Writers hear a lot of things. They eavesdrop on conversations. They listen to music while writing. They listen to the advice of agents and copy editors. Most of all (or perhaps least of all, depending on how the work’s going) writers listen to their own internal writing voice.
These are all good things.
But how can a writer listen to a reader? Readers read, don’t they? They’re not involved in the writing process; they don’t provide feedback before the book hits bookshelves or the Amazon Marketplace.
Despite all these things, readers do want to feel heard and understood. Even when they’re looking the Fantasy/Sci-Fi section at the bookstore, they’re looking for some common ground between them and your characters. Here’s where the listening writer comes in.
Seek Common Ground
A shred of warmth or humanity, in actions if not in appearance, is all that’s required of your characters for your readers to forge a connection. Exposing a flaw, even if it’s not crucial to the story, helps with that. As does revealing vices, a childhood backstory, or an insecurity. Think of these small elements like footholds, and your reader is the rock climber, scaling your story until they reach your conclusion. The climb is easier with more footholds, right?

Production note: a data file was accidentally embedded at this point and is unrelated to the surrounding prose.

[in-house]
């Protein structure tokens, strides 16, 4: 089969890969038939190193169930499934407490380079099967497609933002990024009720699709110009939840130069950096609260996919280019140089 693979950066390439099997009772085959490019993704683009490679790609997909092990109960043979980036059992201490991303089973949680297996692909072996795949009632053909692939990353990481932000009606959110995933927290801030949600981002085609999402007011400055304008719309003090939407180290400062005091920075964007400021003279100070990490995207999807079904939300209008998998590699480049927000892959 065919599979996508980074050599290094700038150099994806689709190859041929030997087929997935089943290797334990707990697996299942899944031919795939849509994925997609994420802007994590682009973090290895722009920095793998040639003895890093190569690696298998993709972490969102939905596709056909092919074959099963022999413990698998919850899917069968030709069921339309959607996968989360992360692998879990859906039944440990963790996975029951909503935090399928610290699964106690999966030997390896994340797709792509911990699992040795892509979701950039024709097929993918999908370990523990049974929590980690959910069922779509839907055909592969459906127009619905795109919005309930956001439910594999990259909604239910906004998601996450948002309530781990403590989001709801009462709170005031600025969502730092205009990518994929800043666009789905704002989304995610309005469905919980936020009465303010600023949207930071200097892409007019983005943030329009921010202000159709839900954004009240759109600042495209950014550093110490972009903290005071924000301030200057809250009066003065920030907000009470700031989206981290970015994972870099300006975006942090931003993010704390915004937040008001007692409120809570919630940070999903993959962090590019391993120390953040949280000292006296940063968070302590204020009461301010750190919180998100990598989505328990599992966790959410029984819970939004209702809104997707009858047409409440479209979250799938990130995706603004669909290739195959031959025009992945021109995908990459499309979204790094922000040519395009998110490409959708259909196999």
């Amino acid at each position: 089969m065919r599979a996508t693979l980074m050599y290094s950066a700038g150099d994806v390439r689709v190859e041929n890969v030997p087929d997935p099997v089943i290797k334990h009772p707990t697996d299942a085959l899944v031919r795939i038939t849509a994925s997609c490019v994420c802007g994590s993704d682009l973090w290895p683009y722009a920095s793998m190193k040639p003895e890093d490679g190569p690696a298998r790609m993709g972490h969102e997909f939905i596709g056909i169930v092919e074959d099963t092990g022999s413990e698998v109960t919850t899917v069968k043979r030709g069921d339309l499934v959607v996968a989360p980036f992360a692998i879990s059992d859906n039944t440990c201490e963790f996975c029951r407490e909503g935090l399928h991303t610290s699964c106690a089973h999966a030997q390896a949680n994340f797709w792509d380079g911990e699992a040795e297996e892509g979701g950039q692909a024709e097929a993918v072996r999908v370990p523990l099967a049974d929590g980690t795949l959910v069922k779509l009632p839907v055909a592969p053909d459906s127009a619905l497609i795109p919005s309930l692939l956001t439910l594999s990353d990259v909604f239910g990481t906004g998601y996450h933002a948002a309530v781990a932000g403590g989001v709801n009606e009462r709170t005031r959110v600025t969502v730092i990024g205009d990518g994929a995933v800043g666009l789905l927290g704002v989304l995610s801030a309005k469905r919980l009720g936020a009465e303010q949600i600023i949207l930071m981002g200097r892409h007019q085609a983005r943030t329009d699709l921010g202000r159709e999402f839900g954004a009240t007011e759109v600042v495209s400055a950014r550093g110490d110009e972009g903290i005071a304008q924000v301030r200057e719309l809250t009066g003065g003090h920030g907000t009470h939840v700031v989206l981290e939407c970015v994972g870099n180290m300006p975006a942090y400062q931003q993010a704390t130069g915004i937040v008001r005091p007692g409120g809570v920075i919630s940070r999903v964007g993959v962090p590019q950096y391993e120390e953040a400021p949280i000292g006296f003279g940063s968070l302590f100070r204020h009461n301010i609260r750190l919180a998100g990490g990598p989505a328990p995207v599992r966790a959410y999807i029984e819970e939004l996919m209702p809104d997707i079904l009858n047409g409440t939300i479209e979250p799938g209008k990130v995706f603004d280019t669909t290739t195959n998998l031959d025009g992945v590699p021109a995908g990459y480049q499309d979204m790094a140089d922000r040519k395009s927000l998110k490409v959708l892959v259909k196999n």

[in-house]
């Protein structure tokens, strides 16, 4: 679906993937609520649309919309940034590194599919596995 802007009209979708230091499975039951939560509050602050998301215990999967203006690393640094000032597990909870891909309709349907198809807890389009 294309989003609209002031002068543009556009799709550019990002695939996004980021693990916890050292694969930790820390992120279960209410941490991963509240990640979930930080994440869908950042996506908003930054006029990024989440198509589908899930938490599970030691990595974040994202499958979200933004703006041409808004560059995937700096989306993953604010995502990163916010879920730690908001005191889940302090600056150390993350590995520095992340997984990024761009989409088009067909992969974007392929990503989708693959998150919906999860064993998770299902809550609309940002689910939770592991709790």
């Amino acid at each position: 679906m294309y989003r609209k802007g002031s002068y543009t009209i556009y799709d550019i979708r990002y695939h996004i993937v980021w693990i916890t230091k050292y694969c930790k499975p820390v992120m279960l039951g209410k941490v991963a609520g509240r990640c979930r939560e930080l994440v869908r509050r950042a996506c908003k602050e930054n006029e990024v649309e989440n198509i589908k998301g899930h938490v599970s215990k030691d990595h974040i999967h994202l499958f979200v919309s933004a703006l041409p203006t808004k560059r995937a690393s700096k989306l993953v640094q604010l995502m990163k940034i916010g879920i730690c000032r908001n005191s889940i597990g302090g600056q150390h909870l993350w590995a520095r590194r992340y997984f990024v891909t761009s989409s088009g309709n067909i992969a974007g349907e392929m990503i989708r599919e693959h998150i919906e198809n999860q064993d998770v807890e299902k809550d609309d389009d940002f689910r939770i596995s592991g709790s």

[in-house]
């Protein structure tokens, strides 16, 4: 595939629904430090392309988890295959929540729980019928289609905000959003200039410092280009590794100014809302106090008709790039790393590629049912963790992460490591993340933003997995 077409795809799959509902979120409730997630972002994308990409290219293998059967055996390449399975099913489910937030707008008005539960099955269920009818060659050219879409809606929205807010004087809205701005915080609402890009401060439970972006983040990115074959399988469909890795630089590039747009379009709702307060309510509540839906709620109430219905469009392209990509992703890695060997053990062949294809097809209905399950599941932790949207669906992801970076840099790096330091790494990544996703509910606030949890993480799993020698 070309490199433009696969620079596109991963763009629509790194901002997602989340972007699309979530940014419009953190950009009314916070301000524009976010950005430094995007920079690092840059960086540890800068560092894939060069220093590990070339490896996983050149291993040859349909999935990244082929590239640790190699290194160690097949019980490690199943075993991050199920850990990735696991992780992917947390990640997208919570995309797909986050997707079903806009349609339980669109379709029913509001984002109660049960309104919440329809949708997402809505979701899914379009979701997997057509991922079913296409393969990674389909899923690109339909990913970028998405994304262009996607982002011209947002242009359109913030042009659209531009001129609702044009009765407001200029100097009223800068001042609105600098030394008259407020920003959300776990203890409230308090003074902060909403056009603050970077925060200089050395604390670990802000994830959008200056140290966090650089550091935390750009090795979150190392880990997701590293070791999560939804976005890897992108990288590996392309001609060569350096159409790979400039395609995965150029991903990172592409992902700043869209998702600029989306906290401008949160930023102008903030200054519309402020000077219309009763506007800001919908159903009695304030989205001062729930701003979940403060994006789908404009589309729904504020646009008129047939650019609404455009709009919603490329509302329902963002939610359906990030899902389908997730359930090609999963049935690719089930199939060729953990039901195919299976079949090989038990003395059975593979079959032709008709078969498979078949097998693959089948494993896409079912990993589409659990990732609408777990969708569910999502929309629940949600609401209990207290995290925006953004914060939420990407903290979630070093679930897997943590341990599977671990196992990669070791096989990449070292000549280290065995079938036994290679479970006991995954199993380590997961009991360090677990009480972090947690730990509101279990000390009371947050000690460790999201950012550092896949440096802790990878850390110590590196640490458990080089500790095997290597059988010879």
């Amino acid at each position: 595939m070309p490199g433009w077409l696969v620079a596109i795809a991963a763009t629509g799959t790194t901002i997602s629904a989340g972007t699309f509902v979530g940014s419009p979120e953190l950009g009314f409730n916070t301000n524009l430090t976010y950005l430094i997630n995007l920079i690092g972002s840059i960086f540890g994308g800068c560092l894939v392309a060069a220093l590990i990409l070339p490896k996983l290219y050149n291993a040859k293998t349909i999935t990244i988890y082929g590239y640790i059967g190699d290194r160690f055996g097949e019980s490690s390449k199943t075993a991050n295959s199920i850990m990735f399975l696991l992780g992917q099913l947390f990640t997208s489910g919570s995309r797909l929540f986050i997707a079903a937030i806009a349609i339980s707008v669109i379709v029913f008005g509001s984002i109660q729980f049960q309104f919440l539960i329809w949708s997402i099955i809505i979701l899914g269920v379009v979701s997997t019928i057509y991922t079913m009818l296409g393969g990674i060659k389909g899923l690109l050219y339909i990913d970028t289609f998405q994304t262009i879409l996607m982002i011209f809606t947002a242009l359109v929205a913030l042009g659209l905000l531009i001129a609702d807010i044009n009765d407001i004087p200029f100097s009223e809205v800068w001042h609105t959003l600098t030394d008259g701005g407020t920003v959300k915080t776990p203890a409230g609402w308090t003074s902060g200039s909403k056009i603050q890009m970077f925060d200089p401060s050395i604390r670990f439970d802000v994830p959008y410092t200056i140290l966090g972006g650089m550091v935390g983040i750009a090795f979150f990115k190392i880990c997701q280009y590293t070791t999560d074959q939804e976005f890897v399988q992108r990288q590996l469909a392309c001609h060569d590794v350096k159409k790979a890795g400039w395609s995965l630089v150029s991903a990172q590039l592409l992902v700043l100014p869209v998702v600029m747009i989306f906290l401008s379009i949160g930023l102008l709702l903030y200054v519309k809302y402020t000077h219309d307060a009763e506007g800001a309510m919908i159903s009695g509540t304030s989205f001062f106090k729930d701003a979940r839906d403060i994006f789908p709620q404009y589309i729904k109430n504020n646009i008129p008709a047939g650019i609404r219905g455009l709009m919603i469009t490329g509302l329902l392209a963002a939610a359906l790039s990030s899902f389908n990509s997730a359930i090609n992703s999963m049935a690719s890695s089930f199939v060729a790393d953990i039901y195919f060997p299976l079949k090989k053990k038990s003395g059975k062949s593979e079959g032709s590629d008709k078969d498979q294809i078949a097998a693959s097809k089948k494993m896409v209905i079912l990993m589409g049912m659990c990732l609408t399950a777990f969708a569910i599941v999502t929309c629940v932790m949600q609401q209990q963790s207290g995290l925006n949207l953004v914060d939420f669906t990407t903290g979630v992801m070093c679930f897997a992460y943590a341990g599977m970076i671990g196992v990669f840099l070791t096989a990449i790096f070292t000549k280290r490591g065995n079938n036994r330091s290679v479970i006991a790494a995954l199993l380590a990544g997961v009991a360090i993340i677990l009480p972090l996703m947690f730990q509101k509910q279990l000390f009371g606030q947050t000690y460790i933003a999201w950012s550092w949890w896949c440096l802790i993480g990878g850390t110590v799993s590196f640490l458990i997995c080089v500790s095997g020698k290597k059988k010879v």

Focus on the Everyday
In movies, I get easily frustrated by the action heroes who are always going, going, going. They never stop to eat, to think, to plan their next move, or, Heaven forbid, go to the bathroom or fumble with their car keys. Even if the actions are unimportant to your story’s overall arc, have your characters do these things. It helps the reader relate; it’s almost like looking in a mirror.
What do you do to help your readers relate to your characters? Share your thoughts in the comments!